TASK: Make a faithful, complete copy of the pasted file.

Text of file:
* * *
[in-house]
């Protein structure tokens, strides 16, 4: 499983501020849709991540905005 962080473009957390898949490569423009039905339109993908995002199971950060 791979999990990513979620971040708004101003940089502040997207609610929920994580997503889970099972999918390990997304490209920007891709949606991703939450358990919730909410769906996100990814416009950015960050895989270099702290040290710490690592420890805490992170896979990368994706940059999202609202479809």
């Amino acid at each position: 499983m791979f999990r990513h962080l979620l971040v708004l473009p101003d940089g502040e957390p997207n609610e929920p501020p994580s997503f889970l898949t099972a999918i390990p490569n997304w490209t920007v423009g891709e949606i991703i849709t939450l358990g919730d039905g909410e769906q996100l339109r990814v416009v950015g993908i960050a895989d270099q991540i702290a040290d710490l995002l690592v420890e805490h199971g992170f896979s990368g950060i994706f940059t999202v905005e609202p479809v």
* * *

[in-house]
């Protein structure tokens, strides 16, 4: 499983501020849709991540905005 962080473009957390898949490569423009039905339109993908995002199971950060 791979999990990513979620971040708004101003940089502040997207609610929920994580997503889970099972999918390990997304490209920007891709949606991703939450358990919730909410769906996100990814416009950015960050895989270099702290040290710490690592420890805490992170896979990368994706940059999202609202479809």
């Amino acid at each position: 499983m791979f999990r990513h962080l979620l971040v708004l473009p101003d940089g502040e957390p997207n609610e929920p501020p994580s997503f889970l898949t099972a999918i390990p490569n997304w490209t920007v423009g891709e949606i991703i849709t939450l358990g919730d039905g909410e769906q996100l339109r990814v416009v950015g993908i960050a895989d270099q991540i702290a040290d710490l995002l690592v420890e805490h199971g992170f896979s990368g950060i994706f940059t999202v905005e609202p479809v």